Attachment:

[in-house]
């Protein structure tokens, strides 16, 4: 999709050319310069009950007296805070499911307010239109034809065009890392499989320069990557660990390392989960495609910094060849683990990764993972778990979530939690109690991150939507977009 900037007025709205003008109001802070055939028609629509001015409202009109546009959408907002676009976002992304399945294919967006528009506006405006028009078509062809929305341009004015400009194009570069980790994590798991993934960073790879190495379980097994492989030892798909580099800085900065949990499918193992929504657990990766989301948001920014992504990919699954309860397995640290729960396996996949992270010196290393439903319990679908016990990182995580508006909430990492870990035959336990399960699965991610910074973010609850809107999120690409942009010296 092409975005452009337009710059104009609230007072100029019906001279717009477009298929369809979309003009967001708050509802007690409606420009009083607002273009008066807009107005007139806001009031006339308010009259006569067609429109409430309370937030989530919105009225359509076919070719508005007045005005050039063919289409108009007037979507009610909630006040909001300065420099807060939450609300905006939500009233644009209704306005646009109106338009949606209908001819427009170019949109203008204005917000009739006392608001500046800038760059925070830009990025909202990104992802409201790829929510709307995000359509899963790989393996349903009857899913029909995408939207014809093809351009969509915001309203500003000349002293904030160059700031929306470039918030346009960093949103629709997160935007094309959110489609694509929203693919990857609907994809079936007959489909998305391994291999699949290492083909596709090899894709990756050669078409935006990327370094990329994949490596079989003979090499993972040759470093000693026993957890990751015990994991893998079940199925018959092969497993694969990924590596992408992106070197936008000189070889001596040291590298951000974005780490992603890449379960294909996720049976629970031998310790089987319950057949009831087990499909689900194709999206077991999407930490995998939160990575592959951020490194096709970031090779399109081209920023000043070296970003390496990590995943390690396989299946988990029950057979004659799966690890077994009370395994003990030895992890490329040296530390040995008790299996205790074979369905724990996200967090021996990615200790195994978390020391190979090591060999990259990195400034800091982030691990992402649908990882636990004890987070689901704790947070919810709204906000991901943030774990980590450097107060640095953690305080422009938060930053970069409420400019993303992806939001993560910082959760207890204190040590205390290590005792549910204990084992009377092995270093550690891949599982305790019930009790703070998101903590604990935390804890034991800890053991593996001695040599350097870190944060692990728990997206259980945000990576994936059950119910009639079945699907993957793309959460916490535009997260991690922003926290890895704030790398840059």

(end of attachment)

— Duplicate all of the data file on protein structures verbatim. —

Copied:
[in-house]
């Protein structure tokens, strides 16, 4: 999709050319310069009950007296805070499911307010239109034809065009890392499989320069990557660990390392989960495609910094060849683990990764993972778990979530939690109690991150939507977009 900037007025709205003008109001802070055939028609629509001015409202009109546009959408907002676009976002992304399945294919967006528009506006405006028009078509062809929305341009004015400009194009570069980790994590798991993934960073790879190495379980097994492989030892798909580099800085900065949990499918193992929504657990990766989301948001920014992504990919699954309860397995640290729960396996996949992270010196290393439903319990679908016990990182995580508006909430990492870990035959336990399960699965991610910074973010609850809107999120690409942009010296 092409975005452009337009710059104009609230007072100029019906001279717009477009298929369809979309003009967001708050509802007690409606420009009083607002273009008066807009107005007139806001009031006339308010009259006569067609429109409430309370937030989530919105009225359509076919070719508005007045005005050039063919289409108009007037979507009610909630006040909001300065420099807060939450609300905006939500009233644009209704306005646009109106338009949606209908001819427009170019949109203008204005917000009739006392608001500046800038760059925070830009990025909202990104992802409201790829929510709307995000359509899963790989393996349903009857899913029909995408939207014809093809351009969509915001309203500003000349002293904030160059700031929306470039918030346009960093949103629709997160935007094309959110489609694509929203693919990857609907994809079936007959489909998305391994291999699949290492083909596709090899894709990756050669078409935006990327370094990329994949490596079989003979090499993972040759470093000693026993957890990751015990994991893998079940199925018959092969497993694969990924590596992408992106070197936008000189070889001596040291590298951000974005780490992603890449379960294909996720049976629970031998310790089987319950057949009831087990499909689900194709999206077991999407930490995998939160990575592959951020490194096709970031090779399109081209920023000043070296970003390496990590995943390690396989299946988990029950057979004659799966690890077994009370395994003990030895992890490329040296530390040995008790299996205790074979369905724990996200967090021996990615200790195994978390020391190979090591060999990259990195400034800091982030691990992402649908990882636990004890987070689901704790947070919810709204906000991901943030774990980590450097107060640095953690305080422009938060930053970069409420400019993303992806939001993560910082959760207890204190040590205390290590005792549910204990084992009377092995270093550690891949599982305790019930009790703070998101903590604990935390804890034991800890053991593996001695040599350097870190944060692990728990997206259980945000990576994936059950119910009639079945699907993957793309959460916490535009997260991690922003926290890895704030790398840059």